Real numbers exponents radicals and algebraic operations with polynomial and rational functions. Solving equations and graphing expressions involving polynomial and rational functions and exponential and logarithmic functions. Credit may not be received for both MATH 118 and 110. General education master core skill 2016 Summer Session I offered as an online course

Unit(s): 3
or
This course is designed to provide development of basic computational skills and introductory algebra concepts like solutions of single variable equations. It will also cover some introductory statistics and probability concepts. Problem solving will be emphasized. The course will contain at least one project that requires students to make extensive use of spreadsheet software like Excel. General Education Master Core Skill

Unit(s): 3
Biology and environmental science majors should take
Real numbers exponents radicals and algebraic operations with polynomial and rational functions. Solving equations and graphing expressions involving polynomial and rational functions and exponential and logarithmic functions. Credit may not be received for both MATH 118 and 110. General education master core skill 2016 Summer Session I offered as an online course

Unit(s): 3
. Other students should consult with their advisor about which course to take. General Education natural and physical sciences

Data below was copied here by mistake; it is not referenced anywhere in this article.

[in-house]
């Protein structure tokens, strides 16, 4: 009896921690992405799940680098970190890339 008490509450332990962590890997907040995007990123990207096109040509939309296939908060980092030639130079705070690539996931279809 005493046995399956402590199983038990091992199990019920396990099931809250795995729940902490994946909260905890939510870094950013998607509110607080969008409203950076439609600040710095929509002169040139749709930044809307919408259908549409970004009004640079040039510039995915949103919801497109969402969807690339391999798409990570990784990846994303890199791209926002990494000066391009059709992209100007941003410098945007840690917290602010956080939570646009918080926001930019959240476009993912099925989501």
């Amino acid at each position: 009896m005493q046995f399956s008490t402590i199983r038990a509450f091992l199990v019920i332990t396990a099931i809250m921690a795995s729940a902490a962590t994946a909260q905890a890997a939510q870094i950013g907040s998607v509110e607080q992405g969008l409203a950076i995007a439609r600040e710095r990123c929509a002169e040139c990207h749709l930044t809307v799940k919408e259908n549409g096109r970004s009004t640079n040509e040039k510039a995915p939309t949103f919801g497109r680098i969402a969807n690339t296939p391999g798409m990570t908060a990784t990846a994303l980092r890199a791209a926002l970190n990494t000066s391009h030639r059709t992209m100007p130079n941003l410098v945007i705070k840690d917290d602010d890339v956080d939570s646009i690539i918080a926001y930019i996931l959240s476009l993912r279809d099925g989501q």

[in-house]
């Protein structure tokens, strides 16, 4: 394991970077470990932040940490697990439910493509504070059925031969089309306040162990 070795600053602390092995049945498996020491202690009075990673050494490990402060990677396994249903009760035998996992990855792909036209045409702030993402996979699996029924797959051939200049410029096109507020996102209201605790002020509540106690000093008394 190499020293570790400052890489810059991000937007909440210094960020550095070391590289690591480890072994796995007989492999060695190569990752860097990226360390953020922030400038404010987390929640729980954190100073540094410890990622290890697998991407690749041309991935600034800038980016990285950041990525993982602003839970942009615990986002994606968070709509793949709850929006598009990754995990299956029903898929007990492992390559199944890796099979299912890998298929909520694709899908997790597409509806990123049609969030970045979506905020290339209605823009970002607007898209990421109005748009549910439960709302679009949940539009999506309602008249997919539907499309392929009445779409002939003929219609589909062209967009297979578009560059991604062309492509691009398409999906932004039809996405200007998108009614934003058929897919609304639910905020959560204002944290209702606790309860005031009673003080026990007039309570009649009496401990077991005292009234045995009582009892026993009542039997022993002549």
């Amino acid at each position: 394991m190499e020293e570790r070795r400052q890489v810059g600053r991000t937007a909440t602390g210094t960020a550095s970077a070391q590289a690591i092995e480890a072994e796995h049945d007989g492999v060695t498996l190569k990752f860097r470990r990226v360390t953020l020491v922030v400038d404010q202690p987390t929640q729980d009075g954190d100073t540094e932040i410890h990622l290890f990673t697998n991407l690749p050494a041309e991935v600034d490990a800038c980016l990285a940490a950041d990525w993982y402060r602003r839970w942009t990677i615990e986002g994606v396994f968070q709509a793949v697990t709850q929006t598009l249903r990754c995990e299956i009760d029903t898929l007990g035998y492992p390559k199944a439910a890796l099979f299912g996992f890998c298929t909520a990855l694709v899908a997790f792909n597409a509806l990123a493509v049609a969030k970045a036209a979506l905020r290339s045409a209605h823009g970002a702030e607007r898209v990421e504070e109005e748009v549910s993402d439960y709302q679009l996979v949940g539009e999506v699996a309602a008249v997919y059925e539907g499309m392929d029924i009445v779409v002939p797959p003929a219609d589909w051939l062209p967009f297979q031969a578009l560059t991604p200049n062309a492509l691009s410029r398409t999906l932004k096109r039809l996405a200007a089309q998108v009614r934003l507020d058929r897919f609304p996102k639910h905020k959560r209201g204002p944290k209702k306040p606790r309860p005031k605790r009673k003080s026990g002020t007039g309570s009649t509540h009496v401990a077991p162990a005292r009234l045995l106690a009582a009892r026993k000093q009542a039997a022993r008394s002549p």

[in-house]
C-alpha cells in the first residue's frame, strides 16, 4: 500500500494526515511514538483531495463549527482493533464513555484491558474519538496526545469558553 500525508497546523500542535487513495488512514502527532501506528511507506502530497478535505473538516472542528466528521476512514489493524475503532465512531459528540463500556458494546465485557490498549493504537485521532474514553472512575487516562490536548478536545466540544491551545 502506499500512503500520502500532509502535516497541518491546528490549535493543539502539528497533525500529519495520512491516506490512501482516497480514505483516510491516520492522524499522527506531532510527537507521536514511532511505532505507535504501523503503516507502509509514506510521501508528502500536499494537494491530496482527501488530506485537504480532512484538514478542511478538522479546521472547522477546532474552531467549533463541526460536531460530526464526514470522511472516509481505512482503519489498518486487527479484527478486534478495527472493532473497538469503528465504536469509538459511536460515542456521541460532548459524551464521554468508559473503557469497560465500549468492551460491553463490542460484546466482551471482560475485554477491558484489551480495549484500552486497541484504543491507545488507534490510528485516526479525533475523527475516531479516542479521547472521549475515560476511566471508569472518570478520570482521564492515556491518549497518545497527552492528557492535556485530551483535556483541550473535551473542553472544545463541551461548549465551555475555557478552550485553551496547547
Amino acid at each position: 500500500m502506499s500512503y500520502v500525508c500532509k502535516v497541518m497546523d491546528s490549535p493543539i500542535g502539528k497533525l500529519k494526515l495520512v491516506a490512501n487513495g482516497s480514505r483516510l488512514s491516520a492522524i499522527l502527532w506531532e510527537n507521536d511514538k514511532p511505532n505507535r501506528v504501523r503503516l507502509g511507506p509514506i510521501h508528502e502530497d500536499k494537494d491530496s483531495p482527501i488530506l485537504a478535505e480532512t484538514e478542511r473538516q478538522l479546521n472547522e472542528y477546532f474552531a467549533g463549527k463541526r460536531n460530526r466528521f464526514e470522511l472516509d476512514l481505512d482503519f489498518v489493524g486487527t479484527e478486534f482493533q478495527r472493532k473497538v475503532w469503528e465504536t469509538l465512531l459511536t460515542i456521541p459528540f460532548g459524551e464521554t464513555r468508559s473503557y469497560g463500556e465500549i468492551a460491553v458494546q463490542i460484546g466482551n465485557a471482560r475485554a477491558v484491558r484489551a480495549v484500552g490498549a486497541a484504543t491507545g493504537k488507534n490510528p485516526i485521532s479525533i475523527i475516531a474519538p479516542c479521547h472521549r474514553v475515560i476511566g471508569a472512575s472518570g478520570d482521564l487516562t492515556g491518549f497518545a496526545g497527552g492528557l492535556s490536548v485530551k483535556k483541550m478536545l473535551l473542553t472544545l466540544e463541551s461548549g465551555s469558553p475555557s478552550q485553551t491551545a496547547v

Unit(s): 4

Introduction to the biological sciences covering macroevolution (systematic taxonomy phylogenetics) ecology and biodiversity. Intended for biology and environmental science majors. Three lectures and one lab per week. Prerequisites BIOL 110

Unit(s): 4

Introduction to the basic physical and chemical functions necessary for animal life. Topics include basic physiological functions (membrane physiology action potential generationpropagation muscle contraction) and complex physiological activities (osmoregulation and water balance thermoregulation metabolism neurophysiology neural and endocrine control of organ systems and behavior) in both invertebrate and vertebrate animals. Three lectures and one lab per week. Prerequisites BIOL 111 Credit may not be received for both BIOL 311 and 314

Unit(s): 4

Examination of the mechanisms of biological evolution including mutation natural selection genetic drift nonrandom mating the genetic structure of species populations the origin of new species and DNA evidence regarding relationships among species and higher taxa. Prerequisites BIOL-309
Differential and integral calculus for the student who needs a working knowledge of the subject but does not plan to pursue more advanced study in mathematics. Includes theory and application of limits derivatives and integrals. Prerequisite MATH 120 or satisfactory performance on placement test Credit may not be received for both MATH 130 and MATH 131

Unit(s): 3
and senior standing or permission of instructor

Unit(s): 3

Principles of chemistry including stoichiometry states of matter atomic and molecular structure chemical bonding periodicity energy relationships and equilibria acid-base chemistry electrochemistry kinetics solubility thermodynamics kinetic molecular theory of gases and the systematic study of families of elements. Three hours of lecture and one four-hour laboratory per week. Prerequisite MATH 110 MATH 115 or MATH 118 General Education natural and physical sciences Credit may not be received for both CHEM 125 and 161